Different acts of handball are classified differently and thus carry varying penalties. The referee has broad discretion when it comes to handing down punishments for handball. There are, however, certain parameters that must be observed.
Is a handball a direct or indirect free-kick?
The referee blows his whistle when he believes a player has committed handball, at which point he either gives an indirect free kick or a direct free kick.
In most cases, a direct free kick will be given for a handball infraction. The only time when this isn’t true is if the goalkeeper commits a handball foul in their penalty area.
The only time this principle is broken is when the infraction takes place in the penalty box, and a penalty is given.
Cautionable or Sending Off Offense?
Besides awarding a free-kick, a referee may also want to hand out a yellow or red card to the player who committed the offense. This again depends on the circumstance in which it occurred.
A player will be given a red card and dismissed if they use their arm or hand to deny the opposition a clear goal-scoring opportunity or goal, whether intentionally or not. This also applies to goalkeepers who have rushed out of their box when there is a scoring opportunity for the opponent.
In certain situations, such as obstructing or stopping a threatening assault with their hand or arm, or handling the ball in an effort to score a goal or prevent one, they will be shown a yellow card. If this is their second booking, they will be dismissed.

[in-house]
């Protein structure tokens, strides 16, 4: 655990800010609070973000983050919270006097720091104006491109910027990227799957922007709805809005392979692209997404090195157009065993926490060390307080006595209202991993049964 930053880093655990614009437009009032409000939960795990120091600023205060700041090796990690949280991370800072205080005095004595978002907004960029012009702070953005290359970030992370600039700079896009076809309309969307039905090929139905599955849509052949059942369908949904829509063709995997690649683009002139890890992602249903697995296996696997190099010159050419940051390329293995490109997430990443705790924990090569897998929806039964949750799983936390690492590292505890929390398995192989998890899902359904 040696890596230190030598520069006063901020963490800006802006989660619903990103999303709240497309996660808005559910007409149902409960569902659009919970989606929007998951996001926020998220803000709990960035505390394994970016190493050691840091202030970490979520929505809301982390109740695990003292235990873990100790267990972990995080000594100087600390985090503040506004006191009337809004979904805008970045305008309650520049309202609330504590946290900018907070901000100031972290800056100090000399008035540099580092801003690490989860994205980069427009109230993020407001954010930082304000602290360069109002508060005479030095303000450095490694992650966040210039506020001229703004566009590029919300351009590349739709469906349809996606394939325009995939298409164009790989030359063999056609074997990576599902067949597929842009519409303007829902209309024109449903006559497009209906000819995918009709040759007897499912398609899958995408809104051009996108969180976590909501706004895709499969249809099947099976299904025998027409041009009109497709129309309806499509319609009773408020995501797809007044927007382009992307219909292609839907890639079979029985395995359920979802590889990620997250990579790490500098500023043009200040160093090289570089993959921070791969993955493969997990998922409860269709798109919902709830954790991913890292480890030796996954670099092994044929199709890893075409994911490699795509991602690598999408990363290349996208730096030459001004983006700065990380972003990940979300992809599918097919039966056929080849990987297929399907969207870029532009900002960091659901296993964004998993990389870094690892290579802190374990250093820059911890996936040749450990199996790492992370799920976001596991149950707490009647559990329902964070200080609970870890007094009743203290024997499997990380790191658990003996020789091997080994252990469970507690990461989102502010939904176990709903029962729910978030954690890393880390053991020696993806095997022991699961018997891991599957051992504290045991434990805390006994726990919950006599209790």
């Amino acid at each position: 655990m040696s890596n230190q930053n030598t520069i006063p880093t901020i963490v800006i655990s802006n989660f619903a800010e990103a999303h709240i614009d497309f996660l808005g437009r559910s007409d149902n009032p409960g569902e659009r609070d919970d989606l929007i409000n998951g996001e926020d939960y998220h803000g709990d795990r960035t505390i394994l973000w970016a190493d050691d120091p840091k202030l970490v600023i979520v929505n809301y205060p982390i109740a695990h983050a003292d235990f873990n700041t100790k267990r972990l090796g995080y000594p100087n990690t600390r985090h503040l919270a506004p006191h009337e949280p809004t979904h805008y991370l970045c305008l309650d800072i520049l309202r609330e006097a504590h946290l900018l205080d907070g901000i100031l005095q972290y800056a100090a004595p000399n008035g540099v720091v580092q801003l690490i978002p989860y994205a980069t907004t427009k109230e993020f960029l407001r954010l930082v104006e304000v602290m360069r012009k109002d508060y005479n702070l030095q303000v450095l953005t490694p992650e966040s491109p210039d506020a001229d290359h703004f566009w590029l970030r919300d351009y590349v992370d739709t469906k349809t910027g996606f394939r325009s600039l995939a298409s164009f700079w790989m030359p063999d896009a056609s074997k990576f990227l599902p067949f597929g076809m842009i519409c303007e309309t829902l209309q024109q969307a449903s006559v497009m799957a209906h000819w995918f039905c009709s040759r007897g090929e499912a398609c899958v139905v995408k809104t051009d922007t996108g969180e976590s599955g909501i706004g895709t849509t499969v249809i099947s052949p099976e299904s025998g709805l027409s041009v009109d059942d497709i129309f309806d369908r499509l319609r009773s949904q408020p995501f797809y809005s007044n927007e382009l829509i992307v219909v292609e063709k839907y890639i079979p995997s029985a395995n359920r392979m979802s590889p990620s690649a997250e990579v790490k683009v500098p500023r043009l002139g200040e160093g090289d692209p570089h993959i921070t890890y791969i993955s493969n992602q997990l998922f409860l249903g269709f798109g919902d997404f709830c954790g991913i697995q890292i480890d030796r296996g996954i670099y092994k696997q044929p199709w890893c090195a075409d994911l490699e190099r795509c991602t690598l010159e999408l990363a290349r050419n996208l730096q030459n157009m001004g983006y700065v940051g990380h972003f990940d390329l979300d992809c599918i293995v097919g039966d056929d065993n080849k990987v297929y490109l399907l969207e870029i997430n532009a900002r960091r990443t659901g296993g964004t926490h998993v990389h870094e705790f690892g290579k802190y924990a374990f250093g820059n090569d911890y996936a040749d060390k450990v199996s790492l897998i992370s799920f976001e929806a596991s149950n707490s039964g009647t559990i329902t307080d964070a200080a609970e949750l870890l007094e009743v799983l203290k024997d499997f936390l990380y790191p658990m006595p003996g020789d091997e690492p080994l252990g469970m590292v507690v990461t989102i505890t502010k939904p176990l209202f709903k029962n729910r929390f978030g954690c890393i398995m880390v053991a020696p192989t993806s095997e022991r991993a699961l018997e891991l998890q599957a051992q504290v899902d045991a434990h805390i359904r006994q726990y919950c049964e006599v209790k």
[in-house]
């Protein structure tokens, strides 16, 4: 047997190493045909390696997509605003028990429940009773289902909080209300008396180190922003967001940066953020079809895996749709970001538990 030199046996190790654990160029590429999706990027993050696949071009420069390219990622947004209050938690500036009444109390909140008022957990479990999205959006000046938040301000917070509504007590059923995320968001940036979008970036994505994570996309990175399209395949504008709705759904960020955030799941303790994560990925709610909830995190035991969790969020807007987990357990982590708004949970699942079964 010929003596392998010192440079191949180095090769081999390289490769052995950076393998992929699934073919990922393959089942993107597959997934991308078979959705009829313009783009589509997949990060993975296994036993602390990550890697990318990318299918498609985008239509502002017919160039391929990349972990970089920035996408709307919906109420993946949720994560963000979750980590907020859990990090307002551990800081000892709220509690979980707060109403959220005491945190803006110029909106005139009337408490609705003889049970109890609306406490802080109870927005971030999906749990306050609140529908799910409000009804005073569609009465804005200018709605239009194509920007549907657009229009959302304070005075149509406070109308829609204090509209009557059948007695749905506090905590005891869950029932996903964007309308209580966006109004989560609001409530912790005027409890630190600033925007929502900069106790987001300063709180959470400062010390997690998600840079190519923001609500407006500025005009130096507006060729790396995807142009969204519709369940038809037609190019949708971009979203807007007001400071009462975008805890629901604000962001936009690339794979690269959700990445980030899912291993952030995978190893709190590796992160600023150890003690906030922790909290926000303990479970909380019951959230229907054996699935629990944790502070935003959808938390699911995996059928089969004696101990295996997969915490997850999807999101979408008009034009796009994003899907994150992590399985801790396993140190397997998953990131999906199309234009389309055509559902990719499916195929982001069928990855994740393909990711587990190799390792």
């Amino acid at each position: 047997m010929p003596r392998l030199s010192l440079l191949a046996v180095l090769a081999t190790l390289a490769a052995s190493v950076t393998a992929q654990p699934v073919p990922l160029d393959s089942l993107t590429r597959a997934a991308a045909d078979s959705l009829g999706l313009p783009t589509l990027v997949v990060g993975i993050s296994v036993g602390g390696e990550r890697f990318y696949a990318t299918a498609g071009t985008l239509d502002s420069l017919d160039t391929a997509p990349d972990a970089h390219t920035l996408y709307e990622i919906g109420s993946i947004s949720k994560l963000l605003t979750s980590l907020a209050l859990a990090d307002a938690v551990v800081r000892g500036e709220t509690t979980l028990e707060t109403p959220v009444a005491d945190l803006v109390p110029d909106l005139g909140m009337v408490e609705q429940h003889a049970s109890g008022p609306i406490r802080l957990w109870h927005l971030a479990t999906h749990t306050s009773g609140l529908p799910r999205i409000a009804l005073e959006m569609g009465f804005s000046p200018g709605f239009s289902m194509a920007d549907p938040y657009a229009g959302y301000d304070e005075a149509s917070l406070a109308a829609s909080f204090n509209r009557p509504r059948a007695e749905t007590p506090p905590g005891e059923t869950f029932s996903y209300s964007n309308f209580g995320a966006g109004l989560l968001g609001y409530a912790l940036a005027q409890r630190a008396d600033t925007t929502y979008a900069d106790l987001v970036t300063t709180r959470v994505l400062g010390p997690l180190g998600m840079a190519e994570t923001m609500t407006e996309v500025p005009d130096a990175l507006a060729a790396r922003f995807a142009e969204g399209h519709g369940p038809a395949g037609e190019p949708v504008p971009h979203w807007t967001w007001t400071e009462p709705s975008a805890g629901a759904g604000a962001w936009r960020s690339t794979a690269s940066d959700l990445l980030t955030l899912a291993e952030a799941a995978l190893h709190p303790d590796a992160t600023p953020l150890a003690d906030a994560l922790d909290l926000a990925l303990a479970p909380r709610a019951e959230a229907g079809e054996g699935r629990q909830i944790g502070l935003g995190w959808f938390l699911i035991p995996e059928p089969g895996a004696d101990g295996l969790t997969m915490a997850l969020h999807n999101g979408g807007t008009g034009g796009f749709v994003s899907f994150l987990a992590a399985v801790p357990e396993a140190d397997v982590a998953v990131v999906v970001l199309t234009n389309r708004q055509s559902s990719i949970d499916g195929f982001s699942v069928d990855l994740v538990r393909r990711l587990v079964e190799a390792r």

In other cases, the referee will use their discretion and not issue a yellow card but will simply restart play with a free-kick rather than a caution.
Handballs in the Penalty Box
Following the implementation of VAR, the number of handballs that resulted in penalties has increased dramatically.
This has led to an increased focus on defenders and referees, as well as the handball rules, by coaches, the media, and supporters.
A handball by a defensive player in the penalty area it does not always result in a penalty. If the ball makes contact with a player’s arm or hands while their arm is close to their body and in a natural position, or if it comes straight from a nearby player, the referee will not give a penalty.
When the ball touches a player’s hand/arm in these situations, they have not committed a handball infraction.
If a player handles the ball in their penalty area in an improper manner, as governed by the rules of soccer, a penalty will be awarded. The player may only receive a caution, get sent off, or have no direct punishment except for the penalty kick in this situation.
Players in the opponent’s penalty box may also commit a handball in order to score a goal. While many of these are unintentional, if it gives them an unfair advantage and results in a goal, they are now always considered handball whether intentional or not.
In certain circumstances, the attacking player may be given a yellow card if their handball was judged to be intentional and a clear violation of the regulations.